New business in Cayce challenges you to escape The Final Door
Folks who are tired of the bar scene or going to the movies have a new option for fun in the Columbia area. Take a walk through The Final Door in Cayce.
Sisters Tracy Crawford and Alexis Fenske decided to open The Final Door after their own escape room experience.
“I would say the escape room business chose us,” Crawford said. “The moment we experienced an escape room for the first time we knew we wanted to open one of our own.”
Crawford says she and her sister are very creative, original and competitive, and they wanted to “bring a new twist to the escape room business and up the game in South Carolina.”
“The Final Door isn’t just a job for either of us; it’s a passion, which hopefully translates to an amazing experience for our customers,” Crawford said.
The Final Door opens this Friday at 930 Knox Abbott Drive in Cayce and features an adventure game where players are locked in a room and must use elements of the room and clues to solve puzzles and escape within a set time limit.
Those concerned at the thought of being locked in a room have nothing to fear, Fenske says.
“You’re not locked in, you can exit if you feel like you just can’t handle this. You can just walk out the door,” she said.
The Final Door will offer rooms with different themes, though the grand opening will feature just one room. The first room to open is the Sacrifice Room. Three additional rooms are slated to open later this year.
“Our idea in any room is not to downright scare you, but the whole process is to put you outside of your element and immerse you into some different world,” Crawford said. “No one is going to jump out at you (or) scare you, but it can be a little spooky based on the ambiance at first.”
The sisters did a lot of research and development as they planned The Final Door, which included visiting escape rooms in Charlotte, Atlanta and even Marco Island, Florida.
“It was very helpful just to see the different styles and different possibilities and kind of open your eyes to where you can take this business,” Fenske said.
[stextbox id=”black” caption=”How it works” collapsing=”false” collapsed=”false” mode=”css” direction=”ltr” shadow=”true” float=”true” align=”right” width=”250″]Players are advised to arrive at The Final Door 15 minutes prior to their scheduled game time. The game lasts 60 minutes, and players are debriefed after their session. Crawford and Fenske suggest planning to be there about and hour and a half total. Players also are urged to book their game time in advance.[/stextbox]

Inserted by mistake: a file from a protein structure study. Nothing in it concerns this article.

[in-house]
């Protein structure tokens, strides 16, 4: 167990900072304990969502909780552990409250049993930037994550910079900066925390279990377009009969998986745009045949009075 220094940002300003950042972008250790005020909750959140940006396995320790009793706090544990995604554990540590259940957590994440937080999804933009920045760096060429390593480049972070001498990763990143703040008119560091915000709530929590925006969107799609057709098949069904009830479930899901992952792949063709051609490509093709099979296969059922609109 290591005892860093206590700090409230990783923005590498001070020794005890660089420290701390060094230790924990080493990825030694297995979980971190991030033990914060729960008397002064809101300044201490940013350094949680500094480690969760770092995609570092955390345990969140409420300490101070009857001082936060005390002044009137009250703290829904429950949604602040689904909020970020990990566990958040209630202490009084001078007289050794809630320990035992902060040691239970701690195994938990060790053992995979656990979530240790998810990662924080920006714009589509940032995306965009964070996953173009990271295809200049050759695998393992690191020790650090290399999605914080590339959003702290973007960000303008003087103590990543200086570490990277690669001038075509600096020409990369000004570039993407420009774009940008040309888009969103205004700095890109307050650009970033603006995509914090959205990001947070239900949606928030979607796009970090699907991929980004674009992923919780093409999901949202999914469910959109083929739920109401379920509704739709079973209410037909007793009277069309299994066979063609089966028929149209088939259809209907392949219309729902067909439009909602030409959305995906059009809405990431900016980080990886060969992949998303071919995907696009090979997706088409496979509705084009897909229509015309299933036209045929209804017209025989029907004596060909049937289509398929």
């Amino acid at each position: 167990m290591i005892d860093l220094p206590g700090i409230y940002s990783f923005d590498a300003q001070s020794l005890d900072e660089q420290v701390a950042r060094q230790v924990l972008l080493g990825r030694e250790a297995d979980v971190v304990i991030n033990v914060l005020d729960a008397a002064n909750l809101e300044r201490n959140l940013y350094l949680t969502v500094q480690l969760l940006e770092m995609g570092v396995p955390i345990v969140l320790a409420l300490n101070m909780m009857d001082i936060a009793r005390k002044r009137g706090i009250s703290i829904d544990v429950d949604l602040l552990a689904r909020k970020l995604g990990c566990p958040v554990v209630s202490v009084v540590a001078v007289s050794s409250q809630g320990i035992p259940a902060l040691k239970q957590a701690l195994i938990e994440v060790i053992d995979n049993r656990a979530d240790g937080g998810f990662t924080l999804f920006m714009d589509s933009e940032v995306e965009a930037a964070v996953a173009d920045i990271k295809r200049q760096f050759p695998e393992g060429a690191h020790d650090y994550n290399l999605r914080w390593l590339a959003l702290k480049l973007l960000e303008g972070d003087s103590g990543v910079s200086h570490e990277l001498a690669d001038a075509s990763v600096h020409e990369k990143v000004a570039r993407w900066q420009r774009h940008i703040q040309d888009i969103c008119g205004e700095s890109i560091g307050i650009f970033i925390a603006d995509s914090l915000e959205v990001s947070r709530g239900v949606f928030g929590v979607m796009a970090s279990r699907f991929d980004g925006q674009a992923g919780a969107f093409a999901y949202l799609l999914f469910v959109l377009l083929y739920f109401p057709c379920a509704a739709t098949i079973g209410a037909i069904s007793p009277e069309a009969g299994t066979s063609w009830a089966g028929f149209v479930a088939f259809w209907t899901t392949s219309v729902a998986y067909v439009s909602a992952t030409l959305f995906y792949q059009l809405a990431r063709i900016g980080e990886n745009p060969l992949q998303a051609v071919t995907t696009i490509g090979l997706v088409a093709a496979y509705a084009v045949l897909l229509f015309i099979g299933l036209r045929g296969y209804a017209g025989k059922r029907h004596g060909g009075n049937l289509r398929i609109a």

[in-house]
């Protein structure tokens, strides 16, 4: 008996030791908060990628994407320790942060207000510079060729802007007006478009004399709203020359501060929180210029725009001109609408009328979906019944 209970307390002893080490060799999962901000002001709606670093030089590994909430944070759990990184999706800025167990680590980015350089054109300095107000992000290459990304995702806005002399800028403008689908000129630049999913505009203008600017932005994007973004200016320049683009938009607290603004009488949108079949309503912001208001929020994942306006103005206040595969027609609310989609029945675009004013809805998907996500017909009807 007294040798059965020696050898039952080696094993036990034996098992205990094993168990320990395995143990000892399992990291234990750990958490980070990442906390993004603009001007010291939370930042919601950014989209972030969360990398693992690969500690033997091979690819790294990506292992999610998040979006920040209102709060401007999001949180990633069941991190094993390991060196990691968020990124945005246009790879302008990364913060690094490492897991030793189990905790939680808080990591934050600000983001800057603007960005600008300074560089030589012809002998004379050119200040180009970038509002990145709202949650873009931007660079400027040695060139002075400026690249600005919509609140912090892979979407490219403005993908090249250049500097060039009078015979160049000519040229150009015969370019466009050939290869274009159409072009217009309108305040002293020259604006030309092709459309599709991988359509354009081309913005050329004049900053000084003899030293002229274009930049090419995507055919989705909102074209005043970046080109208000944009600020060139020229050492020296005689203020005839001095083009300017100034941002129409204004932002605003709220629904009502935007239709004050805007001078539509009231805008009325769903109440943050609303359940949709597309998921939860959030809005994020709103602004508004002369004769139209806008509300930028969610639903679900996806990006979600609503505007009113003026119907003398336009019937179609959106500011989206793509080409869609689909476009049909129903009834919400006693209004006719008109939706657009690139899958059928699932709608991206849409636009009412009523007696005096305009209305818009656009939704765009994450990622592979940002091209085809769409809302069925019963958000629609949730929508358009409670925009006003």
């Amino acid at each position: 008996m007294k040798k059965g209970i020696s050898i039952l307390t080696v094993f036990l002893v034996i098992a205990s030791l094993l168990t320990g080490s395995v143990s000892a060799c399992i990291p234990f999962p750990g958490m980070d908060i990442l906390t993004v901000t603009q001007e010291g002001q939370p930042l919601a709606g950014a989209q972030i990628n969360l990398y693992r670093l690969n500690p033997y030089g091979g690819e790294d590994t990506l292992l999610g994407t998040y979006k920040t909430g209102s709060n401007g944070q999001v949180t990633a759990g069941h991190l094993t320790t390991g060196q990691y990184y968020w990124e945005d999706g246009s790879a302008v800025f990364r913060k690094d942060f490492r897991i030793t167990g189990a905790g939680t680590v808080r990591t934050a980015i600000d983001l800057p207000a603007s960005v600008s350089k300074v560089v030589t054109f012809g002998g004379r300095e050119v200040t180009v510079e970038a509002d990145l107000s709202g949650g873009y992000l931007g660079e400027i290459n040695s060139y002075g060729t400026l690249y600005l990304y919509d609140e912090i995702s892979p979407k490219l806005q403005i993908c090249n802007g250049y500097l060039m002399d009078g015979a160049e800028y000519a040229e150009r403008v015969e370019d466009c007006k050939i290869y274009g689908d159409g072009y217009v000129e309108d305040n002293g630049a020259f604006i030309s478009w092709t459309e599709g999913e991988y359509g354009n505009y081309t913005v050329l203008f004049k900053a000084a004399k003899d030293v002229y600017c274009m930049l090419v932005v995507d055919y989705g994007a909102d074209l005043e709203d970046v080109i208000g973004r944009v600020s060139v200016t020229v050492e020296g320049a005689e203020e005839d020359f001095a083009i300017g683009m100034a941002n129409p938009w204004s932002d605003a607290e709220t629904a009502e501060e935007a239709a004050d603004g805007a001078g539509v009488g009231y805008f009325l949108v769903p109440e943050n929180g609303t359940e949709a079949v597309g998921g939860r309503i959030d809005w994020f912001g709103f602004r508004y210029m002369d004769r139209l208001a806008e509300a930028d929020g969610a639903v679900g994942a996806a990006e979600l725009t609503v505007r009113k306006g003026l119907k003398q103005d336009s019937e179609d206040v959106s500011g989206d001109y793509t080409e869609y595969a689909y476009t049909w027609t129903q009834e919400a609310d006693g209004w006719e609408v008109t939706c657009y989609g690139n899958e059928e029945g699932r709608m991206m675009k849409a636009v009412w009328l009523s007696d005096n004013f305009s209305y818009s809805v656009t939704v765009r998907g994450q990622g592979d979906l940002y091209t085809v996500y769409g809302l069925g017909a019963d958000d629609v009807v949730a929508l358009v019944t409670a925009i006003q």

A soft opening over the past few weeks earned The Final Door some high praise from escape room aficionados.
“I’ve participated in countless of these rooms across the nation. It immediately became evident that The Final Door was unique from the rest. The owners have done an excellent job incorporating the five natural senses into their rooms, this alone was a new experience for me,” said Kevin Flores, a U.S. Army healthcare specialist from Tennessee.
Another feature that sets The Final Door apart is the bar.
“We put together a nice lobby and waiting area,” Crawford said. “We will be getting our beer and wine license, then they can come and have a few drinks, and we call it “liquid courage.”
While the pair await their beer and wine license, they allow players to bring their own “liquid courage” in the form of beer or wine.
Flores has been playing escape games for about a year and got hooked on the experience by accident.
“I would drive by a building that did these sort of experiences. One day, with my wife and a couple of friends, we decided to book one of these rooms,” he said. “We immediately fell in love with the culture. These experiences achieve a high level of adrenaline coupled with teasing riddles and the inevitable ticking of the clock. It also allows you to exercise teamwork, which seeing how the world is nowadays, we can all use some practice in the art.”
For Crawford, a former accounting software consultant, and Fenske, who worked in sales for a scaffolding company, running this business has meant some big changes.
“It’s been fun! We gave up our 40-hours-per-week jobs for 80 to 100 hours per week,” Crawford said.
“We have not regretted it, not one day,” Fenske added.